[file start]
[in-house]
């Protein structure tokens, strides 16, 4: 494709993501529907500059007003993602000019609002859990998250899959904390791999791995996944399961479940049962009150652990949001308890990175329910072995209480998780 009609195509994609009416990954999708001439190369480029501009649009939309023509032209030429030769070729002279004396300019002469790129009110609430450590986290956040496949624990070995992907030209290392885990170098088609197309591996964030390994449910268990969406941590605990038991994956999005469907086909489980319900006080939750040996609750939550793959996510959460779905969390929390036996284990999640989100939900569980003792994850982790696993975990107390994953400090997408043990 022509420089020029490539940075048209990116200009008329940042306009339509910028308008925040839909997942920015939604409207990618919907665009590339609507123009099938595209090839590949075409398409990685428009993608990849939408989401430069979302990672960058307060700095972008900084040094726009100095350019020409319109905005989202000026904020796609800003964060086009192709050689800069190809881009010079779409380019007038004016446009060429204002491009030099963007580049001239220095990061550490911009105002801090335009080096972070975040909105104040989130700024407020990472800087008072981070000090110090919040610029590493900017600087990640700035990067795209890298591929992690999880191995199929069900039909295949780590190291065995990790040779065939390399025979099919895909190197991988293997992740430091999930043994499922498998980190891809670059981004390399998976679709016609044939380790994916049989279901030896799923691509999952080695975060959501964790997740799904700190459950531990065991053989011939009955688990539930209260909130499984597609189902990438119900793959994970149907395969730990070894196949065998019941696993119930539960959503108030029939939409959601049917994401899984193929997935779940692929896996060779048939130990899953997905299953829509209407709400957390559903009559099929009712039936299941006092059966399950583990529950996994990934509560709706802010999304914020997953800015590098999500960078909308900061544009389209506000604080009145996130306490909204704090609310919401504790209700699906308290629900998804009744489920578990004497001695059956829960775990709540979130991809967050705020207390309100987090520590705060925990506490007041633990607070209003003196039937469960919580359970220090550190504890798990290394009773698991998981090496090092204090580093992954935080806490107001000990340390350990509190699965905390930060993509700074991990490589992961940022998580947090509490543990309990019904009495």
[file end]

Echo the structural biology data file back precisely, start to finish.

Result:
[in-house]
């Protein structure tokens, strides 16, 4: 494709993501529907500059007003993602000019609002859990998250899959904390791999791995996944399961479940049962009150652990949001308890990175329910072995209480998780 009609195509994609009416990954999708001439190369480029501009649009939309023509032209030429030769070729002279004396300019002469790129009110609430450590986290956040496949624990070995992907030209290392885990170098088609197309591996964030390994449910268990969406941590605990038991994956999005469907086909489980319900006080939750040996609750939550793959996510959460779905969390929390036996284990999640989100939900569980003792994850982790696993975990107390994953400090997408043990 022509420089020029490539940075048209990116200009008329940042306009339509910028308008925040839909997942920015939604409207990618919907665009590339609507123009099938595209090839590949075409398409990685428009993608990849939408989401430069979302990672960058307060700095972008900084040094726009100095350019020409319109905005989202000026904020796609800003964060086009192709050689800069190809881009010079779409380019007038004016446009060429204002491009030099963007580049001239220095990061550490911009105002801090335009080096972070975040909105104040989130700024407020990472800087008072981070000090110090919040610029590493900017600087990640700035990067795209890298591929992690999880191995199929069900039909295949780590190291065995990790040779065939390399025979099919895909190197991988293997992740430091999930043994499922498998980190891809670059981004390399998976679709016609044939380790994916049989279901030896799923691509999952080695975060959501964790997740799904700190459950531990065991053989011939009955688990539930209260909130499984597609189902990438119900793959994970149907395969730990070894196949065998019941696993119930539960959503108030029939939409959601049917994401899984193929997935779940692929896996060779048939130990899953997905299953829509209407709400957390559903009559099929009712039936299941006092059966399950583990529950996994990934509560709706802010999304914020997953800015590098999500960078909308900061544009389209506000604080009145996130306490909204704090609310919401504790209700699906308290629900998804009744489920578990004497001695059956829960775990709540979130991809967050705020207390309100987090520590705060925990506490007041633990607070209003003196039937469960919580359970220090550190504890798990290394009773698991998981090496090092204090580093992954935080806490107001000990340390350990509190699965905390930060993509700074991990490589992961940022998580947090509490543990309990019904009495």